National Press Foundation journalist training
July 24-27, 2016
St. Louis, MO
This July, the Organic Trade Association will be in St. Louis to present a dynamic, hands-on session on organic to twenty top journalists from around the county.
The session helps kick off the National Press Foundation’s (NPF) second annual educational program for reporters on food and agriculture. This year’s program is entitled “Exploring the Future of Food and Agriculture.” NPF hosts these programs every year– some call them boot-camps because of their intensity – for journalists to educate them on complex issues. Journalists from around the country apply to participate, and 20 are chosen.
OTA has put together a program that will give the reporters an up-close view of organic farming, insights into the organic market and why consumers are clamoring for more organic, and the latest findings on how organic contributes to soil health and water quality.
Inserted into NPF’s four-day discussion on food security, access, technology and feeding the world, we will tell how organic has a unique connection with the consumer, and how it strives to provide the healthiest, most environmentally friendly products to the public. We will tell how organic contributes to the environment and communities.
Included in the Organic Trade Association program will be:
- A walking tour of a certified organic grains farm (led by the farmer) with over 200 acres of organic soybeans, corn, wheat, hay and a host of cover crops.
- A mock inspection by the farm’s certifier to show reporters what’s involved in the rigorous organic certified inspection.
- A presentation by OTA CEO and Executive Director Laura Batcha on the organic market, how demand for organic continues to break new records every year, how organic is consumer-driven, how the demand for more organic is impacting and changing the practices and offerings of the biggest food companies.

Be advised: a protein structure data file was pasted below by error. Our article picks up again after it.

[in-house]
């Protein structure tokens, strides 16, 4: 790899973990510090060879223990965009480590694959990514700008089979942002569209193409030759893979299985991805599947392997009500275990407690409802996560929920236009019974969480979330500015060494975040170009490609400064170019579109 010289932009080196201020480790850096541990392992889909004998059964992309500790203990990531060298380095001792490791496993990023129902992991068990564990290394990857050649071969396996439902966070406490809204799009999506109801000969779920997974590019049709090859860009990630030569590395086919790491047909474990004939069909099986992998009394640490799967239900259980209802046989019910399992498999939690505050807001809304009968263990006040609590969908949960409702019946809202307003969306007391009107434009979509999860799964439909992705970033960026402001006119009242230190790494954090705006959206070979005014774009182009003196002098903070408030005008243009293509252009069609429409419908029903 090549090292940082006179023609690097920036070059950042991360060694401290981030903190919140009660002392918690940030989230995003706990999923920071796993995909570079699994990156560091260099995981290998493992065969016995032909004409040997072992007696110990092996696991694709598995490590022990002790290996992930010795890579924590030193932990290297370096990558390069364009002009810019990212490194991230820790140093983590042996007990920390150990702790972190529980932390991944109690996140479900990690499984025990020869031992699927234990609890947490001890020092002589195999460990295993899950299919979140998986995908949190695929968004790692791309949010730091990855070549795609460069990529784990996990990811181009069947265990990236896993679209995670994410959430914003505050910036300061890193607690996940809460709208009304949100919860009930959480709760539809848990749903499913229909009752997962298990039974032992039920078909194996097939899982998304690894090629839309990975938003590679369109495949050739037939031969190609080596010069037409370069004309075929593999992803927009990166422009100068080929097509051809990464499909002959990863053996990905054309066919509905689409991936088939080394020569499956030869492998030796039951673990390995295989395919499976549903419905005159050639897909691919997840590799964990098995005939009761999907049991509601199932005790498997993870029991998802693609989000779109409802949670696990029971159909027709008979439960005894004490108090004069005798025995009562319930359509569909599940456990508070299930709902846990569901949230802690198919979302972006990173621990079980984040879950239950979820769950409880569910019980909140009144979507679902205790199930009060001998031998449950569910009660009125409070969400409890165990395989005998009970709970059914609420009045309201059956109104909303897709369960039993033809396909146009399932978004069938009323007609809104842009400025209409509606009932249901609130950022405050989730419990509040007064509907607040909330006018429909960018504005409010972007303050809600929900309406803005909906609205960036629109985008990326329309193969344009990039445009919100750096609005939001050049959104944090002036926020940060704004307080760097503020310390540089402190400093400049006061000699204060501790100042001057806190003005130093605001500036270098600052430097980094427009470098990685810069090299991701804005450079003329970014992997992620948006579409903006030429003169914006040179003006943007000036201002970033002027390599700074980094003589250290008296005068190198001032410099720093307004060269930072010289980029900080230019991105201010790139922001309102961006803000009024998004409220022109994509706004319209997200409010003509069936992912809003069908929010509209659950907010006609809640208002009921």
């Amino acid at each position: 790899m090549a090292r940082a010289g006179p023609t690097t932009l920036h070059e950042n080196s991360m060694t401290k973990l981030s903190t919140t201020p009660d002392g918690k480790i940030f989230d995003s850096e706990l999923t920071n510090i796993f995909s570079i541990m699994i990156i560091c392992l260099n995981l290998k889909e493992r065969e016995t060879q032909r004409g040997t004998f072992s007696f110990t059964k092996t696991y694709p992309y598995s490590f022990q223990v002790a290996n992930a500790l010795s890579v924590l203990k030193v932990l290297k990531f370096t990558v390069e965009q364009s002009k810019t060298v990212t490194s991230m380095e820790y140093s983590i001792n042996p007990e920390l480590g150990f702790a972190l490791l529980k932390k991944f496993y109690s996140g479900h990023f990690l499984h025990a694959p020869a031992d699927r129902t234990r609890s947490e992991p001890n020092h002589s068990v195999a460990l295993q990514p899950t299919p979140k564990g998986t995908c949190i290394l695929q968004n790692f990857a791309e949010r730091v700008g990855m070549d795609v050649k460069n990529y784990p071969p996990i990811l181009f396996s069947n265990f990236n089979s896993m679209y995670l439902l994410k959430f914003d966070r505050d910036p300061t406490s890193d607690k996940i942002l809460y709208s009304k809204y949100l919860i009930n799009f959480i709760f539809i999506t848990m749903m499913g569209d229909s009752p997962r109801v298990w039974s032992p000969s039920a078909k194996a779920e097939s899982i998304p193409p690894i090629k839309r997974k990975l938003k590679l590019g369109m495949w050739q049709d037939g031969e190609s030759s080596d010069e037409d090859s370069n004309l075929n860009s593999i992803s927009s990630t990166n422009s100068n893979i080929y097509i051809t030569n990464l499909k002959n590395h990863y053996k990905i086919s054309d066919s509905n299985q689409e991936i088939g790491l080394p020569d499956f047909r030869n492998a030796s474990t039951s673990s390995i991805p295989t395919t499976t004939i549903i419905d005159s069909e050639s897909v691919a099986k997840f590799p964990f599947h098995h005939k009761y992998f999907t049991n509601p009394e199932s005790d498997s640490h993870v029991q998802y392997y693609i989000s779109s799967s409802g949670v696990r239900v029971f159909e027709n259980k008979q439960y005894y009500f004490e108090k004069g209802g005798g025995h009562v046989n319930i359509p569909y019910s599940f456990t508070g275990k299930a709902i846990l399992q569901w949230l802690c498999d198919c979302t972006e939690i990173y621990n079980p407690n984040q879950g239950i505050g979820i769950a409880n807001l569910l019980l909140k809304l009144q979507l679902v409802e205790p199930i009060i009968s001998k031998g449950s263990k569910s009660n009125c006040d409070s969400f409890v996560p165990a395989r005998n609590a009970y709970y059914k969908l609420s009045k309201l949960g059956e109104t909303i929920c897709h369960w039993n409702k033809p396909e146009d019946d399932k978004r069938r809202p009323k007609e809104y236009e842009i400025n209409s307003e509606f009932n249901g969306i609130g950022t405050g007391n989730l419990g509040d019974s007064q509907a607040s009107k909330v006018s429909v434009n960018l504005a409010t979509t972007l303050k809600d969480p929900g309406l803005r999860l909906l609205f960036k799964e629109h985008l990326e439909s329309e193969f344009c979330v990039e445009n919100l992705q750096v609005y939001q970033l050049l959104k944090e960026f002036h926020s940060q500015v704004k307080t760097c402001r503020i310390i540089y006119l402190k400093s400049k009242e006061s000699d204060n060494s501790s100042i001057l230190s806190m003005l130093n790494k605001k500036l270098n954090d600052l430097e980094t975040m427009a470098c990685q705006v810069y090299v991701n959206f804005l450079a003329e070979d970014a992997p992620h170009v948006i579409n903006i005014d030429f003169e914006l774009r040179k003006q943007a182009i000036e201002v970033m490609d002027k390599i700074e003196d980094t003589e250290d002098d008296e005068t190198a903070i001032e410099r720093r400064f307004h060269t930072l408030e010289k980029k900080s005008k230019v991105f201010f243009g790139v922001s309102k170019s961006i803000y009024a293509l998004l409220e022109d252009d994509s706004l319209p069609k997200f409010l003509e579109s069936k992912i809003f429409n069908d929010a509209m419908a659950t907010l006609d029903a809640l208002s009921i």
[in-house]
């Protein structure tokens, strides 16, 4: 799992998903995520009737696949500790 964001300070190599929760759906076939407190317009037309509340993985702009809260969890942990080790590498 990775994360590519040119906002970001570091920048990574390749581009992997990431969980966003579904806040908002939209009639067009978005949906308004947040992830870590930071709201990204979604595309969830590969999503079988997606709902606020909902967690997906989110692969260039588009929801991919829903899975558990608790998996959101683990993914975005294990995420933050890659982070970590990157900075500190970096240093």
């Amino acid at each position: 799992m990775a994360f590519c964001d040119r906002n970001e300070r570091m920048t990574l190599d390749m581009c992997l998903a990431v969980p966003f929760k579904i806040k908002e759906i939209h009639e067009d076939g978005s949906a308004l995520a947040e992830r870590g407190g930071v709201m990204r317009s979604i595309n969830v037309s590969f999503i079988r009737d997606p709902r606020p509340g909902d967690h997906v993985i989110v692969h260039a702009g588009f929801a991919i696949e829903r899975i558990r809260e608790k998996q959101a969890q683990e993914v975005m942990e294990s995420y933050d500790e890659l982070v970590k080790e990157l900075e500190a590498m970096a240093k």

- A panel discussion led by OTA’s Senior Crops and Livestock Specialist Nate Lewis with two noted agricultural researchers on the critical contributions of organic to soil health and to water quality.
Dr. Cynthia Cambardella, soil scientist at USDA’s Agricultural Research Service and professor at Iowa State University, will discuss her research showing that organic farm practices can improve water quality in Midwestern tile-drained landscapes where non-point source contamination in the soils is a major concern.
Dr. Steven Mirsky, research ecologist at USDA’s Sustainable Agricultural Systems Laboratory, will discuss his work on organic cover-cropping systems, and how cover crops not only maximize economic profitability, but enhance soil health and water quality, minimize energy demand, and increase environmental sustainability.
This year we’ll be telling the organic story to reporters from Washington DC, Texas, Florida, New York, Kansas, Georgia, New Mexico, Michigan and other areas. They work for news outlets like the St. Louis Post Dispatch, USA Today, the Dallas Morning News, CNN, Politico, Ag Week, Public Broadcasting.
The other sponsors of this year’s event are the American Farm Bureau Federation, The National Pork Board, FarmLink … and Monsanto. We’ve gotten some sharp criticism for taking part in a program alongside Monsanto and other conventional agricultural groups. But how can we not? Organic has to be at the table to define itself and its important place in food and agriculture.
Our participation does in no way mean we are “aligning” with Monsanto or any other group. It means we are making sure organic has a seat at the table and will be heard.
We are making huge inroads in telling the organic story – and OTA is strategically focused on guaranteeing that organic is always represented in broader discussions of food and agriculture. To show up with our positive message, bust some myths, and importantly, not be defined by others. It is our mission, and it is our privilege.
Director of Media Relations